The UN released their annual World Happiness Report last week, and the happiest country in the world is…Denmark.
The U.S. came in at No. 13, up from No. 15 last year.
And you know what? That made me feel proud.
Countries are ranked based on six factors: GDP per capita, social support, healthy life expectancy, freedom to make life choices, generosity, and freedom from corruption.
Looking at that list, it makes sense why we’re ranked so high. We’re economically strong, we have so much freedom, top-notch health care, and amazing people.
In fact, we’re pretty lucky to live where we do.
But the truth is, a “report” can’t determine how happy you are. Only you can make that call.
As Abraham Lincoln once said, “Folks are usually about as happy as they make their minds up to be.”
Why? Because happiness is an inside job. And there are things you can do to become happier.
But just how important is happiness anyway?
Well, I’ll tell you how important happiness is…
Happiness can save your life…because your happiness is directly related to your health.
And there’s a lot of research to prove it…
1. A 2005 study published in Neurobiology of Aging, found that happier people tended to have lower blood pressure and heart rates.
2. In 2008, University College in London looked at patients with coronary artery disease. It turned out that on days the patients felt happier…they had healthier heart rate variability (the time between beats).
3. The 2010 Canadian Nova Scotia Health study followed 1,739 adults for 10 years. They discovered that happier patients (based on survey answers) had a much lower incidence of coronary heart disease.
Here’s something else you need to know…
Happiness and unhappiness feed on themselves — creating increasingly positive or negative cycles.
When you’re happy, you feel better…and that makes you feel happier…which improves your health and makes you feel better. It’s a continuously growing positive cycle.
On the other hand, unhappiness leads to stress. That stress causes your body to release adrenaline and hormones…which increase your breathing, heart, and blood pressure rates.
Long-term elevation of these functions leads to heart attacks, strokes, digestive problems, sleep problems, fatigue…all of which further increase your unhappiness.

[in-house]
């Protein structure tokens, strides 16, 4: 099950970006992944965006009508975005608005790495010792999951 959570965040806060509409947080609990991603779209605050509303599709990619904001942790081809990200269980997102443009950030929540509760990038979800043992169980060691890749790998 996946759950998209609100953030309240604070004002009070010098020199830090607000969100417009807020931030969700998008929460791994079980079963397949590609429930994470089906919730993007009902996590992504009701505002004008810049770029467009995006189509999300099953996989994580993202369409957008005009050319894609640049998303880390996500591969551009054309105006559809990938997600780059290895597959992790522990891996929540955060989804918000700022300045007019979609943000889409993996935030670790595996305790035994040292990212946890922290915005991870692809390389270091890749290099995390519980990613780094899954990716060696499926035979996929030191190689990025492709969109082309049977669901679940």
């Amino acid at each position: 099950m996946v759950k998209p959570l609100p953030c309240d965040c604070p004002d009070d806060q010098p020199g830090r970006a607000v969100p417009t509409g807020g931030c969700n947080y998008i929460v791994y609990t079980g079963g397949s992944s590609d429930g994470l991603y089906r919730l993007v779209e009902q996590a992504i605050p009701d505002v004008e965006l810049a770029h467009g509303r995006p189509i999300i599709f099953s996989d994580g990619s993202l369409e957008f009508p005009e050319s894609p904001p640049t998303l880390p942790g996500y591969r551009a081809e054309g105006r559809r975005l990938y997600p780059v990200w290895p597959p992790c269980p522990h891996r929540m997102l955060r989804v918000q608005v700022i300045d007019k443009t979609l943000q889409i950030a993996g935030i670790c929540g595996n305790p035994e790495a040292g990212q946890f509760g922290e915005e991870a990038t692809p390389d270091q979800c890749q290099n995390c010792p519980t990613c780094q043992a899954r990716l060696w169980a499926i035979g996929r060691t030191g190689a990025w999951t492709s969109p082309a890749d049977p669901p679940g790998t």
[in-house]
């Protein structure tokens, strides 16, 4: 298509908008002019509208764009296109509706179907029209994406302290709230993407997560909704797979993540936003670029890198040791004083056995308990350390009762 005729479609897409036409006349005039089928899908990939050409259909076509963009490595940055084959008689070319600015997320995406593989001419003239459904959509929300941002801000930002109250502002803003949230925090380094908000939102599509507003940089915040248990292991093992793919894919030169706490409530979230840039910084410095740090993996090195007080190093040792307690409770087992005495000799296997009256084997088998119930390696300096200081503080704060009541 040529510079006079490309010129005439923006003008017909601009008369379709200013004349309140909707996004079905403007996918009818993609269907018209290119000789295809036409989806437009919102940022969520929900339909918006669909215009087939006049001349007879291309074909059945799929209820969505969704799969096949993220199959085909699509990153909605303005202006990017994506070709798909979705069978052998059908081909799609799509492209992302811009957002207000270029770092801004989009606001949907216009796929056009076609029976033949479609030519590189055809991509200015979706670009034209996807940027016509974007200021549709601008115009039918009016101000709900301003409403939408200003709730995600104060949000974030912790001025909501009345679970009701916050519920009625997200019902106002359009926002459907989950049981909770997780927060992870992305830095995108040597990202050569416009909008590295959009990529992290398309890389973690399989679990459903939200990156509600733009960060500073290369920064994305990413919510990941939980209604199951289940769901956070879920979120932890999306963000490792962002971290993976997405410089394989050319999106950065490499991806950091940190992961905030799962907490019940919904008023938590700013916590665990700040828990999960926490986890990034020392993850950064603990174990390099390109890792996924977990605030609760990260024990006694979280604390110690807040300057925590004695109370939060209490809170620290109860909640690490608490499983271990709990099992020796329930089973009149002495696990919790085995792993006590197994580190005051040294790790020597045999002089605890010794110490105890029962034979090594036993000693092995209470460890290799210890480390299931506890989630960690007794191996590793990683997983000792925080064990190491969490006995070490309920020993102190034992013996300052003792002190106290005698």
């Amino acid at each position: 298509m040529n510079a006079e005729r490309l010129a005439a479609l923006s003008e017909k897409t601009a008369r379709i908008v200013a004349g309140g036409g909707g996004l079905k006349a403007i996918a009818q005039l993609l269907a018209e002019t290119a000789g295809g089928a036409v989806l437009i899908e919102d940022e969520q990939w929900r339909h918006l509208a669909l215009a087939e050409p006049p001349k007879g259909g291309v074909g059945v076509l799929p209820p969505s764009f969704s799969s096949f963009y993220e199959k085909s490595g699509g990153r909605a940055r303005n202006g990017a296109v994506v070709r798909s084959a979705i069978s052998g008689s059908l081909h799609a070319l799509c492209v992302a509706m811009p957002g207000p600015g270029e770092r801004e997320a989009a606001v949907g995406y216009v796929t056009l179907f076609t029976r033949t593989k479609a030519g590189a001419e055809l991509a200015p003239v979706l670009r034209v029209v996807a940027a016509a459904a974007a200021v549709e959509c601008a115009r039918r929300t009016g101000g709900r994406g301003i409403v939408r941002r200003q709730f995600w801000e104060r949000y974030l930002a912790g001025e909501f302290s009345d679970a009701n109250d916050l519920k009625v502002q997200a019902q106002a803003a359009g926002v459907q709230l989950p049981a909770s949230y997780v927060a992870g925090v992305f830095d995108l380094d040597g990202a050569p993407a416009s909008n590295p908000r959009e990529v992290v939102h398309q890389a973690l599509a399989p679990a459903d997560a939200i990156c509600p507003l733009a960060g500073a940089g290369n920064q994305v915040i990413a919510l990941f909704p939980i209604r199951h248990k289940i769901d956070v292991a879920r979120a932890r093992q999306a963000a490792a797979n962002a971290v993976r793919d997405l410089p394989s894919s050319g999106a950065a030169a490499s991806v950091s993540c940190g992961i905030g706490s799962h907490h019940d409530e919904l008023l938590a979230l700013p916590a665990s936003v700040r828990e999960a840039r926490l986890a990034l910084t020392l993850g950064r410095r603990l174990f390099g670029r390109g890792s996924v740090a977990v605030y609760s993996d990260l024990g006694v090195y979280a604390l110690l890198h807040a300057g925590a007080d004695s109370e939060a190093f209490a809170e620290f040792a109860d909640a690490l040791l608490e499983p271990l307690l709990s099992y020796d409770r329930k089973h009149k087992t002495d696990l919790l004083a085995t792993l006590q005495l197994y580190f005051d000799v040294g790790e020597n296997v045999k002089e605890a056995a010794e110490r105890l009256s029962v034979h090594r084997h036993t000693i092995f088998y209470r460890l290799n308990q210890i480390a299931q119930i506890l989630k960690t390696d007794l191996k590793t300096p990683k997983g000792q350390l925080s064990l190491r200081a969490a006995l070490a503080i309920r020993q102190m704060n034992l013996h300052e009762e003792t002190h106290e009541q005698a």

Now, there’s nothing you or I can do to raise our national happiness ranking to #1.
But there are some things you can do to raise your own “happiness levels.”
One of the most effective ways you can make yourself happier is through gratitude.
And it’s simple. lt comes down to focusing on the positive things in your life…appreciating what you have rather than dwelling on what you don’t have.
These don’t have to be big things. All the little things that add joy to your life are just as important.
Things like that phone call or email you got last week…the TV show that made you laugh last night…a fond memory brought back by looking at old pictures.
Now, I’ve found it really improves my outlook on life if I sit down and make a gratitude list, at least once a month.
(Some people actually do it every day, before they even get out of bed!)
Simply write down everything and everyone you appreciate in your life. Once you start writing, you’ll be surprised how fast the list starts to fill up.
And I’ve come to realize something really important by doing this: The things I’m most grateful for are my friends and family.
So, I try to send an email to someone who is important in my life – someone on my gratitude list – at least once a week…just to let them know I’m thinking about them.
This simple action takes less than 5 minutes out of your day but it has a tremendous impact. It makes the people I love feel good and it makes me feel amazing, as well.
I’d love for you to try both of these tips: a) make a monthly gratitude list; b) write an email to someone you value at least once a week. They’re really simple to do…and you’ll love how they make you feel.
Gratitude is one of the guiding forces in my life. It brings me happiness and it actually keeps me healthy…
According to Harvard Medical School’s Healthbeat:
“In positive psychology research, gratitude is strongly and consistently associated with greater happiness. Gratitude helps people feel more positive emotions, relish good experiences, improve their health, deal with adversity, and build strong relationships.”
Again, I highly recommend these two simple tips: 1) writing a gratitude list, and 2) writing a weekly email to a loved one. I actually tell my patients to do it! Almost all of them say they’ve experienced a big improvement in their outlook on life.
I appreciate this opportunity to connect with you, and I want to tell you one more thing…
I’m grateful for you.
You’re the reason I come to work every day, and your loyalty and support are incredibly inspiring. Thank you!
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